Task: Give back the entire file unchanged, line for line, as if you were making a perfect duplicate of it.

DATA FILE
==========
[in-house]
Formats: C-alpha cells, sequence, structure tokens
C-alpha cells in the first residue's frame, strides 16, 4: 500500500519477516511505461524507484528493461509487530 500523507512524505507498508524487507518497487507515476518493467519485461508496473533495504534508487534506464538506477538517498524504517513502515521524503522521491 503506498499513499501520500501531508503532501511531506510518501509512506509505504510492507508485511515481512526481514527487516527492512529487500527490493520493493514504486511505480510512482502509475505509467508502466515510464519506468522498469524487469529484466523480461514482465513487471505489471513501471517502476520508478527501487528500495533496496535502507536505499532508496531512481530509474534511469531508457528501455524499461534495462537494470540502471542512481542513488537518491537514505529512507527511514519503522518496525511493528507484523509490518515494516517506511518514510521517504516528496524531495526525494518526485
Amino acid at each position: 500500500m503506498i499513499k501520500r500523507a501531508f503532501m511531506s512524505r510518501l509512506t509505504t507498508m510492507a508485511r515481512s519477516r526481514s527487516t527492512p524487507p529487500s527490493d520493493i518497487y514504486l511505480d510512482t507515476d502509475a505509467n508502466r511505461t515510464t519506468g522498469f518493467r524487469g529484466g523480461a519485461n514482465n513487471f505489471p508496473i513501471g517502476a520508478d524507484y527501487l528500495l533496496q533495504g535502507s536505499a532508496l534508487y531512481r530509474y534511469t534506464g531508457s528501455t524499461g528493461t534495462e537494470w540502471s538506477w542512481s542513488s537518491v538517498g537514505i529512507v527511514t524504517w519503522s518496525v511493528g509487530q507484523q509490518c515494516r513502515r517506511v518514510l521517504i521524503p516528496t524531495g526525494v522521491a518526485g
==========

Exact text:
[in-house]
Formats: C-alpha cells, sequence, structure tokens
C-alpha cells in the first residue's frame, strides 16, 4: 500500500519477516511505461524507484528493461509487530 500523507512524505507498508524487507518497487507515476518493467519485461508496473533495504534508487534506464538506477538517498524504517513502515521524503522521491 503506498499513499501520500501531508503532501511531506510518501509512506509505504510492507508485511515481512526481514527487516527492512529487500527490493520493493514504486511505480510512482502509475505509467508502466515510464519506468522498469524487469529484466523480461514482465513487471505489471513501471517502476520508478527501487528500495533496496535502507536505499532508496531512481530509474534511469531508457528501455524499461534495462537494470540502471542512481542513488537518491537514505529512507527511514519503522518496525511493528507484523509490518515494516517506511518514510521517504516528496524531495526525494518526485
Amino acid at each position: 500500500m503506498i499513499k501520500r500523507a501531508f503532501m511531506s512524505r510518501l509512506t509505504t507498508m510492507a508485511r515481512s519477516r526481514s527487516t527492512p524487507p529487500s527490493d520493493i518497487y514504486l511505480d510512482t507515476d502509475a505509467n508502466r511505461t515510464t519506468g522498469f518493467r524487469g529484466g523480461a519485461n514482465n513487471f505489471p508496473i513501471g517502476a520508478d524507484y527501487l528500495l533496496q533495504g535502507s536505499a532508496l534508487y531512481r530509474y534511469t534506464g531508457s528501455t524499461g528493461t534495462e537494470w540502471s538506477w542512481s542513488s537518491v538517498g537514505i529512507v527511514t524504517w519503522s518496525v511493528g509487530q507484523q509490518c515494516r513502515r517506511v518514510l521517504i521524503p516528496t524531495g526525494v522521491a518526485g